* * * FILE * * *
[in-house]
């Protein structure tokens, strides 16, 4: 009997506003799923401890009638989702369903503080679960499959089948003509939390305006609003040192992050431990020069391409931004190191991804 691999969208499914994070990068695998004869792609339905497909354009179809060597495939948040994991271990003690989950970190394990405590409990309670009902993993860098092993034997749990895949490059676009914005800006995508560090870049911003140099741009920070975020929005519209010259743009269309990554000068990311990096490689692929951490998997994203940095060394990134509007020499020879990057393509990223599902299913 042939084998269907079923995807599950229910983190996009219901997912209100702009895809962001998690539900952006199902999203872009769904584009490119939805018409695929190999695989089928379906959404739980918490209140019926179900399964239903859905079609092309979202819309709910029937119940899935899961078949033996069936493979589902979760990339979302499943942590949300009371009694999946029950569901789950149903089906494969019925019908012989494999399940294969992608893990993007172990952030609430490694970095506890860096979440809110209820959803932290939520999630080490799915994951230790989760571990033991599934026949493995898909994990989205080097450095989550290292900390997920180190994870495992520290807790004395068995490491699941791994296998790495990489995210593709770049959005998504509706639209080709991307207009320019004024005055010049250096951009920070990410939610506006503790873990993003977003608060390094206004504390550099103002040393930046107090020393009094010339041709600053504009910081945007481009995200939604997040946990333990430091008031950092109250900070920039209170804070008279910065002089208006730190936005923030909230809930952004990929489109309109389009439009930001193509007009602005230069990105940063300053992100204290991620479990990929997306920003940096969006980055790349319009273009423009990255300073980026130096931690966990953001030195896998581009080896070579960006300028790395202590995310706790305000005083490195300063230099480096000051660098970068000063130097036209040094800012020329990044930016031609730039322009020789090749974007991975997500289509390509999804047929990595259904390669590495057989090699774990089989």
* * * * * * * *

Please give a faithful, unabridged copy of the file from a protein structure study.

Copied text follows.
[in-house]
């Protein structure tokens, strides 16, 4: 009997506003799923401890009638989702369903503080679960499959089948003509939390305006609003040192992050431990020069391409931004190191991804 691999969208499914994070990068695998004869792609339905497909354009179809060597495939948040994991271990003690989950970190394990405590409990309670009902993993860098092993034997749990895949490059676009914005800006995508560090870049911003140099741009920070975020929005519209010259743009269309990554000068990311990096490689692929951490998997994203940095060394990134509007020499020879990057393509990223599902299913 042939084998269907079923995807599950229910983190996009219901997912209100702009895809962001998690539900952006199902999203872009769904584009490119939805018409695929190999695989089928379906959404739980918490209140019926179900399964239903859905079609092309979202819309709910029937119940899935899961078949033996069936493979589902979760990339979302499943942590949300009371009694999946029950569901789950149903089906494969019925019908012989494999399940294969992608893990993007172990952030609430490694970095506890860096979440809110209820959803932290939520999630080490799915994951230790989760571990033991599934026949493995898909994990989205080097450095989550290292900390997920180190994870495992520290807790004395068995490491699941791994296998790495990489995210593709770049959005998504509706639209080709991307207009320019004024005055010049250096951009920070990410939610506006503790873990993003977003608060390094206004504390550099103002040393930046107090020393009094010339041709600053504009910081945007481009995200939604997040946990333990430091008031950092109250900070920039209170804070008279910065002089208006730190936005923030909230809930952004990929489109309109389009439009930001193509007009602005230069990105940063300053992100204290991620479990990929997306920003940096969006980055790349319009273009423009990255300073980026130096931690966990953001030195896998581009080896070579960006300028790395202590995310706790305000005083490195300063230099480096000051660098970068000063130097036209040094800012020329990044930016031609730039322009020789090749974007991975997500289509390509999804047929990595259904390669590495057989090699774990089989």